I have a much clearer recollection of my father's mother who survived grandmother Woolf. I think she used to stay from time to time either with us or with one or other of her married children. She too was a dear old lady, and though her activities were very limited her life was entirely taken up with her children and grandchildren. She spoke with a foreign accent which I suppose was German or Polish. Two words I particularly remember – "mein" (for "my") and "moat" (for "mouth"). As a small boy, I would correct her mis-pronunciation.
Say 'mouth', grandma, not 'moat '.
Then she would laugh heartily and try again and again, but never with any success. You could not talk to her for long. She would just say a few words and then beam at you. What she said was usually in praise of one of the grandsons.
Mein –, dear! A good business man, dear!"
This she would say with an expression of great pride. She was never without a prayer-book which she would read aloud off and on during the day in her husky voice. I think it was written in Yiddish. I could not understand a word of it.
If I were to venture upon a detailed account of father's sisters and brother and their descendants, I should very soon be out of my depth. Their name is legion, the offspring having multiplied exceedingly on the face of the earth. The task would be a delicate one too as I should have to choose my remarks with great care. Just a few words, however, about each of them.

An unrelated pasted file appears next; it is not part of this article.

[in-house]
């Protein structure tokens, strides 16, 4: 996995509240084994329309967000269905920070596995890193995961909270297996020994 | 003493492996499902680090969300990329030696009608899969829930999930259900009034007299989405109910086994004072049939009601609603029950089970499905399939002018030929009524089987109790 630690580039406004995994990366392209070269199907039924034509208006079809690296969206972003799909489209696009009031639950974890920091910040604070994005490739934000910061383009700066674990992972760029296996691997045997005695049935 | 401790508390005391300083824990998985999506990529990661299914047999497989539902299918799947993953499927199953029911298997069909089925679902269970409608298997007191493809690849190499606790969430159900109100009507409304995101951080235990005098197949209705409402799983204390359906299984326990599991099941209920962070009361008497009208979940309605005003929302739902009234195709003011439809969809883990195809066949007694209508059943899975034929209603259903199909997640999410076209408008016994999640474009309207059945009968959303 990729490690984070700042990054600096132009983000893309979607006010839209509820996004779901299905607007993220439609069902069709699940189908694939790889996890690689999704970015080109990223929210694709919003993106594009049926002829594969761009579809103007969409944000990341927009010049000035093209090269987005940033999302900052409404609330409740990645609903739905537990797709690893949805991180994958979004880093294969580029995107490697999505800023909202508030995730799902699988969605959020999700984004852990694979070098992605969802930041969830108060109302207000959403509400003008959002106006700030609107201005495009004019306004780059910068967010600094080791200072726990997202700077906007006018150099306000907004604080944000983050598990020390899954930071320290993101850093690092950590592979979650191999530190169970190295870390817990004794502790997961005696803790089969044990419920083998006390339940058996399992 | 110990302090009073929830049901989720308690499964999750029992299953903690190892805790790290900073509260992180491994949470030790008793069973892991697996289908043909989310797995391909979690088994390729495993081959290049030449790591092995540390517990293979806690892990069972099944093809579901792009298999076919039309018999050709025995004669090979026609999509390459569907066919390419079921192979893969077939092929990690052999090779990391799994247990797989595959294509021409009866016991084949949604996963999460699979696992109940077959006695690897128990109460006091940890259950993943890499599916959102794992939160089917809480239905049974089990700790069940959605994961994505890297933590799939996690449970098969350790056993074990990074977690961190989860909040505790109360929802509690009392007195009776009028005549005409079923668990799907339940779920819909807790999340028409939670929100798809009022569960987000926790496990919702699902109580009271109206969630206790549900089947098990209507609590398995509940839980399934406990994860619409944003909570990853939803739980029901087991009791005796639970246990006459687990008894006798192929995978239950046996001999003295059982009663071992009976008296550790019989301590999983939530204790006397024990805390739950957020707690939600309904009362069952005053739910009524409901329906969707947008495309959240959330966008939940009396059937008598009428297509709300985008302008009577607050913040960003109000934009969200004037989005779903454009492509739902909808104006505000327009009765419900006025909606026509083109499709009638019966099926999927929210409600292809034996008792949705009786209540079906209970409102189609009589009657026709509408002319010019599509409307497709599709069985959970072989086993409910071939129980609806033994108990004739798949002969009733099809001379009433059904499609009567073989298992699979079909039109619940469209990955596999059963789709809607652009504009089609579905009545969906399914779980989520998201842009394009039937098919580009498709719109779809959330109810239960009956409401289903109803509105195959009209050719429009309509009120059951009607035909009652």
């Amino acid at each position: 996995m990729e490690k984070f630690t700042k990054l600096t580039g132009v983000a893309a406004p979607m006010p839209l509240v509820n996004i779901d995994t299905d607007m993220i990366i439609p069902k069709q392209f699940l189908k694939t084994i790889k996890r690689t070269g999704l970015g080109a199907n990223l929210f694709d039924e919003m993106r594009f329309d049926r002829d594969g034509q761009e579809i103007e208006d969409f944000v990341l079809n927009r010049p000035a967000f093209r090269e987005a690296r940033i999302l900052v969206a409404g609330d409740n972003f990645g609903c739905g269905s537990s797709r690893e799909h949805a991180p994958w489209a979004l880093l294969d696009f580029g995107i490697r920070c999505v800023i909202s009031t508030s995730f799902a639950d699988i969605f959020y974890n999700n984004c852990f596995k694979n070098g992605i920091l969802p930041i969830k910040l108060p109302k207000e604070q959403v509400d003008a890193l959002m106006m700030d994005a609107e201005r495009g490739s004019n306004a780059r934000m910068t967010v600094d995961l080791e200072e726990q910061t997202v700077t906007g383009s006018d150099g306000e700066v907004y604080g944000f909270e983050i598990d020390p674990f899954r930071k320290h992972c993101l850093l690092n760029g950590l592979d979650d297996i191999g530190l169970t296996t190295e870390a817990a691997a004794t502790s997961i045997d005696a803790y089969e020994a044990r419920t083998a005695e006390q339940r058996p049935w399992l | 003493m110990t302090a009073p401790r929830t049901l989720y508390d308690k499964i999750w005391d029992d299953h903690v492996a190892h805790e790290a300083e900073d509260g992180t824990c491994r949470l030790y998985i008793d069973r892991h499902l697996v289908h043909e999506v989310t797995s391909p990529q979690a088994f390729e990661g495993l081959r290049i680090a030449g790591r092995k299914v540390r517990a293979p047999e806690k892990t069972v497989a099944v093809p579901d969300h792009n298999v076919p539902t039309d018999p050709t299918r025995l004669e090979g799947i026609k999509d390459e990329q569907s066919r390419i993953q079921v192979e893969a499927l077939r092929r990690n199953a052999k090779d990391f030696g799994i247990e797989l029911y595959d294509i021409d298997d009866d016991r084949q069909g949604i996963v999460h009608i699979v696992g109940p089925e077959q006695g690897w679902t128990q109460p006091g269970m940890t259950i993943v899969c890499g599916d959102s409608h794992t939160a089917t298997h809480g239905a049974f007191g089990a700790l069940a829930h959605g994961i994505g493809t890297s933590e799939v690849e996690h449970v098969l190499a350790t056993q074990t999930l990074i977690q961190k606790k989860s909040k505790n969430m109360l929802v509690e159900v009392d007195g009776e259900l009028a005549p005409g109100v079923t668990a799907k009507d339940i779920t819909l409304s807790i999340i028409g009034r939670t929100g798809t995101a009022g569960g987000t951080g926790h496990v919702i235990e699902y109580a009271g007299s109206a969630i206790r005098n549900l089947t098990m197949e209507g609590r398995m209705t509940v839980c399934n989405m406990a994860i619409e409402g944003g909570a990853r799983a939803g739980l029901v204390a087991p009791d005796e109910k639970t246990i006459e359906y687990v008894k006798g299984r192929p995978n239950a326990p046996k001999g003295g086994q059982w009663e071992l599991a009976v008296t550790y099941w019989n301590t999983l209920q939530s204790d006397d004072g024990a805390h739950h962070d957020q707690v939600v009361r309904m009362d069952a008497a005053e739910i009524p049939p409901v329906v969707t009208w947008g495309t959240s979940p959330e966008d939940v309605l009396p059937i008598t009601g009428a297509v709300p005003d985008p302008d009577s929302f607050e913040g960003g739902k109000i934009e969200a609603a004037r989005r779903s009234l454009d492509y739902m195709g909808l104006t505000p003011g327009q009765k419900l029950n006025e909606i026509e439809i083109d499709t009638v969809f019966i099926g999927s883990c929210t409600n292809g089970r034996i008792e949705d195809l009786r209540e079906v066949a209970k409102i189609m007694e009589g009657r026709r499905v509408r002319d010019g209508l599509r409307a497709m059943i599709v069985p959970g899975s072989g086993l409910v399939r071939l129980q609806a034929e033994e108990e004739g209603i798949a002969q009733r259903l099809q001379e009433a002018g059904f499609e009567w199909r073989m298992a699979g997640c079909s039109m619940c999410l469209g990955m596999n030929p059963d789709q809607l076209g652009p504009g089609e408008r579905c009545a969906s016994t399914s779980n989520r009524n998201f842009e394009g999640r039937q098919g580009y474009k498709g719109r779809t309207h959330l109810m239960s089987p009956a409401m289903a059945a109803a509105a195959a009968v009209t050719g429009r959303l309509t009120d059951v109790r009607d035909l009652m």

Aunt Betsy, it will be remembered, married Mr. Simon Levy. Of their family in the United States I have met only two; Laura, who married Rabbi Cohen of New York, and Gussie Hartman, whom with her charming daughter Ruth Daniel I met in Chicago. They were all very kind and hospitable. Kit knows other members of the family and is better informed than I am.
I knew Aunt Jane very well – but not her husband (Isidore Gross whom she married in Germany) who died before her. Of their family (Adeline, Alfred, Evelyn, Blanche, Ewald, Florence and Nettie), Adeline, Florence and Nettie are the sole survivors. Florence married my old Friend Leslie Harris who died recently. I was best man at their wedding. Their children live in London.
Aunt Rebecca married a Mr. Herman and lived for a long time in California where my brother Dick often met them.
Aunt Augusta lived at St. Kilda for most of her married life so that we often saw her and her family with whom we were very friendly. She married Mr. Hyman Levinson. Before settling in St. Kilda, their home was in Ballarat where uncle Hyman had a furniture business in partnership with Mr. Steinfeld. Mr Steinfeld was for many years a member of the Legislative Council and he and uncle Hyman were a pair of wise old men and very highly respected. Aunt Augusta, who outlived them and my father, had enlargements of the photographs of all three displayed on the wall of her sitting-room, and more than once she drew my attention to them, tearfully remarking that they were "three noble heads, my dear!"
There were twelve children in this family, six boys and six girls. Fanny, Leopold, Lily, Bertram, Ernest and Tressy now remain.
The longest lived of grandfather's children was Aunt Leah who died a few years ago in London when more than ninety years of age, and who survived her sisters and brothers. Her husband, Mr. Moss Davis, was a brewer in a large way of business in New Zealand. For a long time uncle Moss and aunt Leah lived in Auckland with their five daughters and three sons, To-day, the family consists of Zeenie, Blanche, Muriel, Ruby, Ernest, Allie and Boydie.